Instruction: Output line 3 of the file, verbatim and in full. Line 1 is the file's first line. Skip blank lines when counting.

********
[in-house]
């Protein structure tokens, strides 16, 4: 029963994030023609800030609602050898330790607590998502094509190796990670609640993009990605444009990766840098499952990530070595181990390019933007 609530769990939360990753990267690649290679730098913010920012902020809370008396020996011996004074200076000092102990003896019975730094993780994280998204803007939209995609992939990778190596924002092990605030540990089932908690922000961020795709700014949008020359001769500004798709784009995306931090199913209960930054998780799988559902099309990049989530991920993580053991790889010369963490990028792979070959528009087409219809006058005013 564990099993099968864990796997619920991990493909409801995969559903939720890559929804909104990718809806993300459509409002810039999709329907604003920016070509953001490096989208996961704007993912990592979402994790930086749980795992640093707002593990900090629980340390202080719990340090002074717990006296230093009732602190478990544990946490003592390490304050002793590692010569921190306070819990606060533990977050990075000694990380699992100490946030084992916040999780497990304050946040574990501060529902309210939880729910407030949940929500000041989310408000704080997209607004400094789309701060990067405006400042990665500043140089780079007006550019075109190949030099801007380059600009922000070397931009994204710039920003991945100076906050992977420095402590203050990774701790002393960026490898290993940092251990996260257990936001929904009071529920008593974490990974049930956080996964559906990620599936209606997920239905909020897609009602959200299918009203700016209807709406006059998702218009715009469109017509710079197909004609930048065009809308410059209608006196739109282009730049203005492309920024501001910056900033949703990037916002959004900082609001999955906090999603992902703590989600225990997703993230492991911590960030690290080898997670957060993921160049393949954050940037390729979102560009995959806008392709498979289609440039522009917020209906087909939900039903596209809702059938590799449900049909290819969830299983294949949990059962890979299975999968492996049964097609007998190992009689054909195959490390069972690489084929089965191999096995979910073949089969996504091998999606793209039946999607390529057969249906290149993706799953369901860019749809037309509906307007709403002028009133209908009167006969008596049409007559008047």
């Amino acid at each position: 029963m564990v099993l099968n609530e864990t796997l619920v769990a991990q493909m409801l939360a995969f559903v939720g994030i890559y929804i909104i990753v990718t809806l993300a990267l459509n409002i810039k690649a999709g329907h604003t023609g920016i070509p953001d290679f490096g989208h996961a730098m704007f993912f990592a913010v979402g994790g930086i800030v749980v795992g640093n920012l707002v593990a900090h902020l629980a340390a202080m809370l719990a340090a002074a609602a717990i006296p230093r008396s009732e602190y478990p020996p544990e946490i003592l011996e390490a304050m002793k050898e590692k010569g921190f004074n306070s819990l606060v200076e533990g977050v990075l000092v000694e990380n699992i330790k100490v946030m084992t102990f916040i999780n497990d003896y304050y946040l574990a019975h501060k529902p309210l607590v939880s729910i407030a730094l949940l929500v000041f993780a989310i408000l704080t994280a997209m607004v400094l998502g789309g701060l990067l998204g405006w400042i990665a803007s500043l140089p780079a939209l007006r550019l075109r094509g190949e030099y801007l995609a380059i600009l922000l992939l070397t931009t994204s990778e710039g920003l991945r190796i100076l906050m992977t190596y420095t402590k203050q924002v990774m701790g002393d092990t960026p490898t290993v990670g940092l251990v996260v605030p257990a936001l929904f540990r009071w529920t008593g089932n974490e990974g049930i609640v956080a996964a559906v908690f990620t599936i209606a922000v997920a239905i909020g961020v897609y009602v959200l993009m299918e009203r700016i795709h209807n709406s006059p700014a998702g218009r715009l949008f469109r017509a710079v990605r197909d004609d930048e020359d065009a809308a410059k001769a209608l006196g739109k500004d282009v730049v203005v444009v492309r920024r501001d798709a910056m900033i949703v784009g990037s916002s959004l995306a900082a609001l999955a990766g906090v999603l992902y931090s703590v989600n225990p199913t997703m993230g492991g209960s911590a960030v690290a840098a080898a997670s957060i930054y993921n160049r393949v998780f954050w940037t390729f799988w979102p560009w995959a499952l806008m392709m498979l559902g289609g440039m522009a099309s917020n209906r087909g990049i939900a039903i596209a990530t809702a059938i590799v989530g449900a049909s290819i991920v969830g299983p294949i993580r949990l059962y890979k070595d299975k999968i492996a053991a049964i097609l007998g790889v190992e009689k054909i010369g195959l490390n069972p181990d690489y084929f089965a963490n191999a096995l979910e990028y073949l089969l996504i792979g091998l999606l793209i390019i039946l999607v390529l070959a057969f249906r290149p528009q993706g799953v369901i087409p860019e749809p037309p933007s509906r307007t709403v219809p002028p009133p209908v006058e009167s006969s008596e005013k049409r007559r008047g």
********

């Amino acid at each position: 029963m564990v099993l099968n609530e864990t796997l619920v769990a991990q493909m409801l939360a995969f559903v939720g994030i890559y929804i909104i990753v990718t809806l993300a990267l459509n409002i810039k690649a999709g329907h604003t023609g920016i070509p953001d290679f490096g989208h996961a730098m704007f993912f990592a913010v979402g994790g930086i800030v749980v795992g640093n920012l707002v593990a900090h902020l629980a340390a202080m809370l719990a340090a002074a609602a717990i006296p230093r008396s009732e602190y478990p020996p544990e946490i003592l011996e390490a304050m002793k050898e590692k010569g921190f004074n306070s819990l606060v200076e533990g977050v990075l000092v000694e990380n699992i330790k100490v946030m084992t102990f916040i999780n497990d003896y304050y946040l574990a019975h501060k529902p309210l607590v939880s729910i407030a730094l949940l929500v000041f993780a989310i408000l704080t994280a997209m607004v400094l998502g789309g701060l990067l998204g405006w400042i990665a803007s500043l140089p780079a939209l007006r550019l075109r094509g190949e030099y801007l995609a380059i600009l922000l992939l070397t931009t994204s990778e710039g920003l991945r190796i100076l906050m992977t190596y420095t402590k203050q924002v990774m701790g002393d092990t960026p490898t290993v990670g940092l251990v996260v605030p257990a936001l929904f540990r009071w529920t008593g089932n974490e990974g049930i609640v956080a996964a559906v908690f990620t599936i209606a922000v997920a239905i909020g961020v897609y009602v959200l993009m299918e009203r700016i795709h209807n709406s006059p700014a998702g218009r715009l949008f469109r017509a710079v990605r197909d004609d930048e020359d065009a809308a410059k001769a209608l006196g739109k500004d282009v730049v203005v444009v492309r920024r501001d798709a910056m900033i949703v784009g990037s916002s959004l995306a900082a609001l999955a990766g906090v999603l992902y931090s703590v989600n225990p199913t997703m993230g492991g209960s911590a960030v690290a840098a080898a997670s957060i930054y993921n160049r393949v998780f954050w940037t390729f799988w979102p560009w995959a499952l806008m392709m498979l559902g289609g440039m522009a099309s917020n209906r087909g990049i939900a039903i596209a990530t809702a059938i590799v989530g449900a049909s290819i991920v969830g299983p294949i993580r949990l059962y890979k070595d299975k999968i492996a053991a049964i097609l007998g790889v190992e009689k054909i010369g195959l490390n069972p181990d690489y084929f089965a963490n191999a096995l979910e990028y073949l089969l996504i792979g091998l999606l793209i390019i039946l999607v390529l070959a057969f249906r290149p528009q993706g799953v369901i087409p860019e749809p037309p933007s509906r307007t709403v219809p002028p009133p209908v006058e009167s006969s008596e005013k049409r007559r008047g």